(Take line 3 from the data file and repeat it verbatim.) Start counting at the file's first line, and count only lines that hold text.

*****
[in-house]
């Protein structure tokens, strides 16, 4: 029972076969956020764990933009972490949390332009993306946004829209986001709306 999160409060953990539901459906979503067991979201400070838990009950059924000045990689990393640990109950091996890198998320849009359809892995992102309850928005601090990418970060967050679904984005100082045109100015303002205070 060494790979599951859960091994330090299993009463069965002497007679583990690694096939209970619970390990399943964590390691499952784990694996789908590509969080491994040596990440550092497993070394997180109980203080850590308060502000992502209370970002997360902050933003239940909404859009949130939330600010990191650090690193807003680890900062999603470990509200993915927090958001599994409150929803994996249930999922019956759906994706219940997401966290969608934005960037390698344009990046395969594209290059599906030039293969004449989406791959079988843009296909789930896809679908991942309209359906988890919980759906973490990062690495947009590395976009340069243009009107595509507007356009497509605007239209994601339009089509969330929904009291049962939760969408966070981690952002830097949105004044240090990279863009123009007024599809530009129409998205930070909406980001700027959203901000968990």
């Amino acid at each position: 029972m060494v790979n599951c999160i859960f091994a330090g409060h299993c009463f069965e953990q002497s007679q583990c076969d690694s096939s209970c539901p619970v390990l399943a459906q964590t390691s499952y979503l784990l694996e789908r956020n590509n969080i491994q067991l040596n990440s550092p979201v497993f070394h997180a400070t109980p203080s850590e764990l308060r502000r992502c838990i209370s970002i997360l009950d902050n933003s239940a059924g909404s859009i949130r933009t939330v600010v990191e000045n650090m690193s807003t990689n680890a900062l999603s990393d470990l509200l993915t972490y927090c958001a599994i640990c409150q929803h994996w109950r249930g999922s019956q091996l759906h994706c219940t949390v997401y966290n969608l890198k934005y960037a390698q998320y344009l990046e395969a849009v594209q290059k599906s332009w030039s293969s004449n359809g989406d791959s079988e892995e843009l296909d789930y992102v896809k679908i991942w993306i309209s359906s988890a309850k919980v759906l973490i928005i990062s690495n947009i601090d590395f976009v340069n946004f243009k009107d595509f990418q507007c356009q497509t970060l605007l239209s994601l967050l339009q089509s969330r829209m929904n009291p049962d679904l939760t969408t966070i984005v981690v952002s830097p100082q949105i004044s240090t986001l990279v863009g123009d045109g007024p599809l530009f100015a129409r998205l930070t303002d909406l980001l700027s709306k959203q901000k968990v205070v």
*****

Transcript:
């Amino acid at each position: 029972m060494v790979n599951c999160i859960f091994a330090g409060h299993c009463f069965e953990q002497s007679q583990c076969d690694s096939s209970c539901p619970v390990l399943a459906q964590t390691s499952y979503l784990l694996e789908r956020n590509n969080i491994q067991l040596n990440s550092p979201v497993f070394h997180a400070t109980p203080s850590e764990l308060r502000r992502c838990i209370s970002i997360l009950d902050n933003s239940a059924g909404s859009i949130r933009t939330v600010v990191e000045n650090m690193s807003t990689n680890a900062l999603s990393d470990l509200l993915t972490y927090c958001a599994i640990c409150q929803h994996w109950r249930g999922s019956q091996l759906h994706c219940t949390v997401y966290n969608l890198k934005y960037a390698q998320y344009l990046e395969a849009v594209q290059k599906s332009w030039s293969s004449n359809g989406d791959s079988e892995e843009l296909d789930y992102v896809k679908i991942w993306i309209s359906s988890a309850k919980v759906l973490i928005i990062s690495n947009i601090d590395f976009v340069n946004f243009k009107d595509f990418q507007c356009q497509t970060l605007l239209s994601l967050l339009q089509s969330r829209m929904n009291p049962d679904l939760t969408t966070i984005v981690v952002s830097p100082q949105i004044s240090t986001l990279v863009g123009d045109g007024p599809l530009f100015a129409r998205l930070t303002d909406l980001l700027s709306k959203q901000k968990v205070v």